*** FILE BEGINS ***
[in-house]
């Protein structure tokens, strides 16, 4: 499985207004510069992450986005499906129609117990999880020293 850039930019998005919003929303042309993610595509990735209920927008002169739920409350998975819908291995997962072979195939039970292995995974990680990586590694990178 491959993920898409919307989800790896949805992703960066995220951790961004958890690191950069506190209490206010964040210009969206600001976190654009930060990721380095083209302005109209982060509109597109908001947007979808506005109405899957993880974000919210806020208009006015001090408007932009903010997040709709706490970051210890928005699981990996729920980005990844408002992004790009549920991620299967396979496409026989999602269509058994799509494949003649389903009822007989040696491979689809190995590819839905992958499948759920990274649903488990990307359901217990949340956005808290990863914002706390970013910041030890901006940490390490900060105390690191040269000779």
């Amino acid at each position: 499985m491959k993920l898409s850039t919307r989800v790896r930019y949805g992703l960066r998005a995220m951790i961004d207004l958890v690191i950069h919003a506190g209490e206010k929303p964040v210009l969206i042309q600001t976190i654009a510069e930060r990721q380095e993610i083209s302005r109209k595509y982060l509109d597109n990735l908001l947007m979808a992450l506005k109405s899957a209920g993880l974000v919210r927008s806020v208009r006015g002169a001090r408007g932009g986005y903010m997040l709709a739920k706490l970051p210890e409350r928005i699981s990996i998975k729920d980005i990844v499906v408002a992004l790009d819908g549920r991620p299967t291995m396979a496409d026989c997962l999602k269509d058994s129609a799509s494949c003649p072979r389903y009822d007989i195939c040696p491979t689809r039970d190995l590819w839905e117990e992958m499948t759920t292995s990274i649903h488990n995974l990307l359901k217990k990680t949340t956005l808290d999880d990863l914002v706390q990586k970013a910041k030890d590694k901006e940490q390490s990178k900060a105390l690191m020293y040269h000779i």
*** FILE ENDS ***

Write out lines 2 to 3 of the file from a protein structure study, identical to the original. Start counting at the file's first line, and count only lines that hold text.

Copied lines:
């Protein structure tokens, strides 16, 4: 499985207004510069992450986005499906129609117990999880020293 850039930019998005919003929303042309993610595509990735209920927008002169739920409350998975819908291995997962072979195939039970292995995974990680990586590694990178 491959993920898409919307989800790896949805992703960066995220951790961004958890690191950069506190209490206010964040210009969206600001976190654009930060990721380095083209302005109209982060509109597109908001947007979808506005109405899957993880974000919210806020208009006015001090408007932009903010997040709709706490970051210890928005699981990996729920980005990844408002992004790009549920991620299967396979496409026989999602269509058994799509494949003649389903009822007989040696491979689809190995590819839905992958499948759920990274649903488990990307359901217990949340956005808290990863914002706390970013910041030890901006940490390490900060105390690191040269000779």
């Amino acid at each position: 499985m491959k993920l898409s850039t919307r989800v790896r930019y949805g992703l960066r998005a995220m951790i961004d207004l958890v690191i950069h919003a506190g209490e206010k929303p964040v210009l969206i042309q600001t976190i654009a510069e930060r990721q380095e993610i083209s302005r109209k595509y982060l509109d597109n990735l908001l947007m979808a992450l506005k109405s899957a209920g993880l974000v919210r927008s806020v208009r006015g002169a001090r408007g932009g986005y903010m997040l709709a739920k706490l970051p210890e409350r928005i699981s990996i998975k729920d980005i990844v499906v408002a992004l790009d819908g549920r991620p299967t291995m396979a496409d026989c997962l999602k269509d058994s129609a799509s494949c003649p072979r389903y009822d007989i195939c040696p491979t689809r039970d190995l590819w839905e117990e992958m499948t759920t292995s990274i649903h488990n995974l990307l359901k217990k990680t949340t956005l808290d999880d990863l914002v706390q990586k970013a910041k030890d590694k901006e940490q390490s990178k900060a105390l690191m020293y040269h000779i």